February 8, 2011
• Posted in

The new Public Records and Meetings Manual imposes presumptive deadlines and gives the Attorney General greater latitude to review excessive fees

Attorney General John Kroger today announced that the new Public Records and Meetings Manual is now available in hard copy. The cost is $25. A free version of the manual is available online.

To order a copy, fill out this form on the Department of Justice Web site.

The free online version of the manual can be found here.

Changes to the manual reflect new legislation, recent court decisions and a fresh look at previous interpretations of the law. Key changes include:

  • The manual revisits a longstanding legal interpretation that allowed public bodies to take as much time responding to public records requests as they could justify under the nebulous standard of “reasonableness.”  Focusing on the language of the law, the new manual clarifies that it is the public’s right of inspection that must be reasonable. Thus, public bodies must make records available as quickly as they reasonably can.  The manual suggests that 10 working days should usually be a sufficient amount of time to respond to typical records requests, while recognizing that more time may be required under some circumstances.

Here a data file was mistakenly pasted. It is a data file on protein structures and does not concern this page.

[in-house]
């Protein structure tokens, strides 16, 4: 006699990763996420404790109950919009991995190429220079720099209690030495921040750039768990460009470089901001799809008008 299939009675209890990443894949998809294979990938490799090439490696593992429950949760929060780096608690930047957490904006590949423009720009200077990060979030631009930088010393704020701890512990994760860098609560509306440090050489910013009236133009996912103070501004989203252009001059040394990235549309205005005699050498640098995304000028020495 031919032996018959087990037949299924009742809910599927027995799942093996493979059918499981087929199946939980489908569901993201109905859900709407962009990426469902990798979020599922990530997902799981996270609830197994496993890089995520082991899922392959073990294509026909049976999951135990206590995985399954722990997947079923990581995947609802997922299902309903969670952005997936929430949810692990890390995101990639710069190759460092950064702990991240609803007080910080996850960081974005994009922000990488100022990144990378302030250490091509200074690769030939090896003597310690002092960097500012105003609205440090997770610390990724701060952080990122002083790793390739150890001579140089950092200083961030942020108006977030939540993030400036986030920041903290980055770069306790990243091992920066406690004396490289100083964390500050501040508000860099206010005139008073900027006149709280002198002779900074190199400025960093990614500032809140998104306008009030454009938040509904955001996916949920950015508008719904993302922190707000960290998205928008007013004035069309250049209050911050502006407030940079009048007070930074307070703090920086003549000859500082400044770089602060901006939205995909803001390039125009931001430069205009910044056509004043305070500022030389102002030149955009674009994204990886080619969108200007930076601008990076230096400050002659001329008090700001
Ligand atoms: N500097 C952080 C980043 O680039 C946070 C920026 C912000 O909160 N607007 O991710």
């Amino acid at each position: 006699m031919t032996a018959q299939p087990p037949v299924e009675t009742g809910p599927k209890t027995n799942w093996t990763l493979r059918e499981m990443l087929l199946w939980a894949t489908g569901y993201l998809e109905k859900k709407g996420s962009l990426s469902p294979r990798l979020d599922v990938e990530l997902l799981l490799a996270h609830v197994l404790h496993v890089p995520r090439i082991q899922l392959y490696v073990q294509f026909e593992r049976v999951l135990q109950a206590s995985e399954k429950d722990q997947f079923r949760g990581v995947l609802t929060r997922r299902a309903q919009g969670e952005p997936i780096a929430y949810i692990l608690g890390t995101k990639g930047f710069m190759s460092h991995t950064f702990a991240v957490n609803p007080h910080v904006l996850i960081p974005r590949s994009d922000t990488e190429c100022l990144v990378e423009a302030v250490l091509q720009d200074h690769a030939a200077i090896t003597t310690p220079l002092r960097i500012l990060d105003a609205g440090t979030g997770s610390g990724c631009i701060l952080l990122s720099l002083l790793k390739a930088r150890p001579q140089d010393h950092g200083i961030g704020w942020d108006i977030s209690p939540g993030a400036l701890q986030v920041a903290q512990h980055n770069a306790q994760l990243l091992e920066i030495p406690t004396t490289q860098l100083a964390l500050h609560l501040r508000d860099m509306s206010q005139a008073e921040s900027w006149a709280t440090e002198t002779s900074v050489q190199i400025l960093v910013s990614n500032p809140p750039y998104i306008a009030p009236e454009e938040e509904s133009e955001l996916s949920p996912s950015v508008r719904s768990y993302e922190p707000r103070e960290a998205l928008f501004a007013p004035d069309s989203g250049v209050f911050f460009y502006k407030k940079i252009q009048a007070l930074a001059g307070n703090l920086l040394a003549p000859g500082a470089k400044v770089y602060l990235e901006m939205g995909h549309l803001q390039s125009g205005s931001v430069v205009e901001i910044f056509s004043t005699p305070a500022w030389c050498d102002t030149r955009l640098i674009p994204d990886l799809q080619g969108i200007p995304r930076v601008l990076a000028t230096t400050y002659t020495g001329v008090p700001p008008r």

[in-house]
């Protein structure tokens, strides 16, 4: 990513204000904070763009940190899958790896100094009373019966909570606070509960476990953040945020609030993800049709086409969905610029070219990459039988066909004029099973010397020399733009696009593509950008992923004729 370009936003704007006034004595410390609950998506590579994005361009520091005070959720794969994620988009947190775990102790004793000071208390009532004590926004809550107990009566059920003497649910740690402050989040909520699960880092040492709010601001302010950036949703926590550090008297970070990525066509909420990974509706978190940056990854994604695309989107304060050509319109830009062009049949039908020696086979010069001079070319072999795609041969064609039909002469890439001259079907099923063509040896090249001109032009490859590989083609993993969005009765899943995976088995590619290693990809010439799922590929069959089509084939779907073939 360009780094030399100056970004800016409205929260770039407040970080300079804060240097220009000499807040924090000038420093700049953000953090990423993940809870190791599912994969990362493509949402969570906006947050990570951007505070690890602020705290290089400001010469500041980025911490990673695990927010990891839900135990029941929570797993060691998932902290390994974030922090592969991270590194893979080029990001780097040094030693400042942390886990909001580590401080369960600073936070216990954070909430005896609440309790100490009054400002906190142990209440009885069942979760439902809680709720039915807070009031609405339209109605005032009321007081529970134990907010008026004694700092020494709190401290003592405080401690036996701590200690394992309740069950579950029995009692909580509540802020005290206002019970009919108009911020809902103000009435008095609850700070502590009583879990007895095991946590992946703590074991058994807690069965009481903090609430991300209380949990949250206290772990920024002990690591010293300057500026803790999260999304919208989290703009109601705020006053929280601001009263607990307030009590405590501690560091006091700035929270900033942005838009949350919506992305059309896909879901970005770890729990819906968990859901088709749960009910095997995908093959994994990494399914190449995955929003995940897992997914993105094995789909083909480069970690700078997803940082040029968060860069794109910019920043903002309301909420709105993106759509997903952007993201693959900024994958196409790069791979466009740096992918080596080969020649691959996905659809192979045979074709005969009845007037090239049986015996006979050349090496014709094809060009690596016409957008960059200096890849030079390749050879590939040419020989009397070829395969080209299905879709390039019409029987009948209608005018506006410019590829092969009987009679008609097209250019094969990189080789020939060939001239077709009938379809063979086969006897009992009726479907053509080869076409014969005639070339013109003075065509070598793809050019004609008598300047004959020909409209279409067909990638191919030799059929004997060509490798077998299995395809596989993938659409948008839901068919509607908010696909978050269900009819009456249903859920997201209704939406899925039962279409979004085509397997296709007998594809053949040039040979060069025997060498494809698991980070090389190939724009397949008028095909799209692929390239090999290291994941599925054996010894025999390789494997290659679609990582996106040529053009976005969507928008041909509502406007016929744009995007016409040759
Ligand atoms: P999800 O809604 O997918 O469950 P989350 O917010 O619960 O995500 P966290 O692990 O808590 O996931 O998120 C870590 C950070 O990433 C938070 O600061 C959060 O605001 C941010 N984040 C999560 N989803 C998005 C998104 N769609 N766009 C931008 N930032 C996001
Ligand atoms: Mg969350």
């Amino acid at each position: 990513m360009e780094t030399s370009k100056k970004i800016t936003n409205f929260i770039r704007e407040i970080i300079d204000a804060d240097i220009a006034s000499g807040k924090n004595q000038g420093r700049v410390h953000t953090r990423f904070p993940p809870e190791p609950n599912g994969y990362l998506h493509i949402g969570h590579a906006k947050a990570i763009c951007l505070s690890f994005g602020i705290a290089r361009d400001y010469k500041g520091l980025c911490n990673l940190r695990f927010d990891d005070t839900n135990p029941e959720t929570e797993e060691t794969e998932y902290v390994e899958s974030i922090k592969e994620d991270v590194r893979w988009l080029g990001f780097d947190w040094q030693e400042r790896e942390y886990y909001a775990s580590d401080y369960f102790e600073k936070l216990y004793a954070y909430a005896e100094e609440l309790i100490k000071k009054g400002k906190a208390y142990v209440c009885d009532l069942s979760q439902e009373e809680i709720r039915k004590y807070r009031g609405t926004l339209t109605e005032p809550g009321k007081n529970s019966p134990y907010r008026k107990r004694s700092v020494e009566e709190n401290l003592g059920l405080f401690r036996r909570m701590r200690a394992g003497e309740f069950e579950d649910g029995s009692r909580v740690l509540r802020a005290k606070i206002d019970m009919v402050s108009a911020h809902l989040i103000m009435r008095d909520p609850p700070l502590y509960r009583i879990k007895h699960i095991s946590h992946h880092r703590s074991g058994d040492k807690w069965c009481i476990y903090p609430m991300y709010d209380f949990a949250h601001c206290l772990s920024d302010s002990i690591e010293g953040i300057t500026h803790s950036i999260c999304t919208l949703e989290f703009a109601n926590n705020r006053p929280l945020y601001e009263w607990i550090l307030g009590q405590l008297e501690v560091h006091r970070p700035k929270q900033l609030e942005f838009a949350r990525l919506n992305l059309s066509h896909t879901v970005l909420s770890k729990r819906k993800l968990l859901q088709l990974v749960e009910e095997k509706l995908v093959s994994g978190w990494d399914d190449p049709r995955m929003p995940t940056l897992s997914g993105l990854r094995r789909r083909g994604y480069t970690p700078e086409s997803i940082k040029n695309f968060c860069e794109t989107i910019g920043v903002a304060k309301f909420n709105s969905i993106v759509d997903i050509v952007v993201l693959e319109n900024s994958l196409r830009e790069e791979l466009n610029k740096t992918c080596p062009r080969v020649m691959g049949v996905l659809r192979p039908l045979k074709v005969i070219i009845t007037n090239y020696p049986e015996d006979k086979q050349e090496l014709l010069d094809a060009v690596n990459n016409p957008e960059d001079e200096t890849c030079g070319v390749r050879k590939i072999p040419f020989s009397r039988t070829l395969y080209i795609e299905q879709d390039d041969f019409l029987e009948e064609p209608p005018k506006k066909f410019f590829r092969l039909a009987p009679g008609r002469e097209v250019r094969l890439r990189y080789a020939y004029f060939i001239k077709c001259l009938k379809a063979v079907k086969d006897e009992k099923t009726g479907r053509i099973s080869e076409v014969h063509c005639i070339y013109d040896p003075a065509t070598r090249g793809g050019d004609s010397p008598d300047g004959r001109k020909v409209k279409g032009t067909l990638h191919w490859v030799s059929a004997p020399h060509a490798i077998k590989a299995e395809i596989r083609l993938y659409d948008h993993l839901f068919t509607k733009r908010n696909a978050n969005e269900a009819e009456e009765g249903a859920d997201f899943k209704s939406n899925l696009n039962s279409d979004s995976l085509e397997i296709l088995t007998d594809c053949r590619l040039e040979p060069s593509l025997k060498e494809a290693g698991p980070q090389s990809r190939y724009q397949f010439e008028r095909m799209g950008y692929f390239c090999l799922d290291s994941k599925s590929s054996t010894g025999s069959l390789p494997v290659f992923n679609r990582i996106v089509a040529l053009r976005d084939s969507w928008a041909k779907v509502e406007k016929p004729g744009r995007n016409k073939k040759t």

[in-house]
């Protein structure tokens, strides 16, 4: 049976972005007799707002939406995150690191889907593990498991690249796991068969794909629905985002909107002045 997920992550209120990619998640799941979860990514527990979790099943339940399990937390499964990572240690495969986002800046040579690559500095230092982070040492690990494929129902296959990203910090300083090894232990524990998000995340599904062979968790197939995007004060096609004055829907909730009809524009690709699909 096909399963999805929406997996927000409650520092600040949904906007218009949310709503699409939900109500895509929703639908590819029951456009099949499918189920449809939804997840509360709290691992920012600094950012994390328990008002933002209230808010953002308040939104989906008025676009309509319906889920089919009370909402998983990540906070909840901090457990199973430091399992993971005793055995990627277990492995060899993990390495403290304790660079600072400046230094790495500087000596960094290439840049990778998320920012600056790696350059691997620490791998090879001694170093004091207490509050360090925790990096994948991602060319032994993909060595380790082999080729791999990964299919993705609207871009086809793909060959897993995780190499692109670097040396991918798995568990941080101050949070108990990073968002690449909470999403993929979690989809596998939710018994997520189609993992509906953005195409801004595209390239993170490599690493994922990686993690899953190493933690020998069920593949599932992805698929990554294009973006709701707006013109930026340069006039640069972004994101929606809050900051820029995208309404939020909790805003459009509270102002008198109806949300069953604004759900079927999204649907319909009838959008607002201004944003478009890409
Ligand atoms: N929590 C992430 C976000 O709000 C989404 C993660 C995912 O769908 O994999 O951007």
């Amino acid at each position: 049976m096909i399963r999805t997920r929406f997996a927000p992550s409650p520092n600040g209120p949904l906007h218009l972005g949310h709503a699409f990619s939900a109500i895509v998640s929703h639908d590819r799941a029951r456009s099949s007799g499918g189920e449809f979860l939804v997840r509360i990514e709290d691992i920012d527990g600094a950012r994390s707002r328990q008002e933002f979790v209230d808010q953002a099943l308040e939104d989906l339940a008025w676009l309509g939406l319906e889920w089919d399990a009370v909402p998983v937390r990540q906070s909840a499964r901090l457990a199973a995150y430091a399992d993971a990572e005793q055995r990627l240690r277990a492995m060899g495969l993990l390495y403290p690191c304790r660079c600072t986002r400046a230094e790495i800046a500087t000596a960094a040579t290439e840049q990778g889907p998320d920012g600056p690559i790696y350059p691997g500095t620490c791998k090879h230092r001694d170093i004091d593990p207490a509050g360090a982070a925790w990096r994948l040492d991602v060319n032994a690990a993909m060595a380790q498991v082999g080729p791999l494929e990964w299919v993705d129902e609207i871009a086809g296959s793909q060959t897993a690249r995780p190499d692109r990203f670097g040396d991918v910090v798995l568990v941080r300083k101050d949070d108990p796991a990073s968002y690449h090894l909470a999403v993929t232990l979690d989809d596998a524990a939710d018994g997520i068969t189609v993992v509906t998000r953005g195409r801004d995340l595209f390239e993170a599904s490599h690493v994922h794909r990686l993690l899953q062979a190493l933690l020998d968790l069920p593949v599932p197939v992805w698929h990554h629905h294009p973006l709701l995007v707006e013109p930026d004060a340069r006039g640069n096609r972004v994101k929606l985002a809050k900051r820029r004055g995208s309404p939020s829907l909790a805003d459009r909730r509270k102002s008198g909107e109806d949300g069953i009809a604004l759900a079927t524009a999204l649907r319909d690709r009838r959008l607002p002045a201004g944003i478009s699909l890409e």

• The Attorney General can examine state agency fees if it appears that the true purpose of the fees is to effectively deny the request rather than recoup costs as the law allows. The manual previously opined that the Attorney General had no authority to review state agency fees.
  • When deciding whether a fee waiver or fee reduction is appropriate, the public interest in disclosing a document must be considered.  Previously, the manual invited public bodies to consider how much it would burden them to waive or reduce their fees, without requiring them to put the public’s interest in disclosure on the other side of the scales.
  • The general discussion of exemptions has been revised to more closely follow the way in which public bodies typically consider requests.  The goal is to encourage pro-transparency decisions.
  • The section describing the process for appealing a public body’s decision has been completely reorganized.  It is now more accurate and, hopefully, easier to follow.
  • In addition to these revisions, there are numerous changes to improve clarity, precision, consistency and accuracy; to avoid redundancy; and to make the manual more current.


Tony Green, (503) 378-6002 |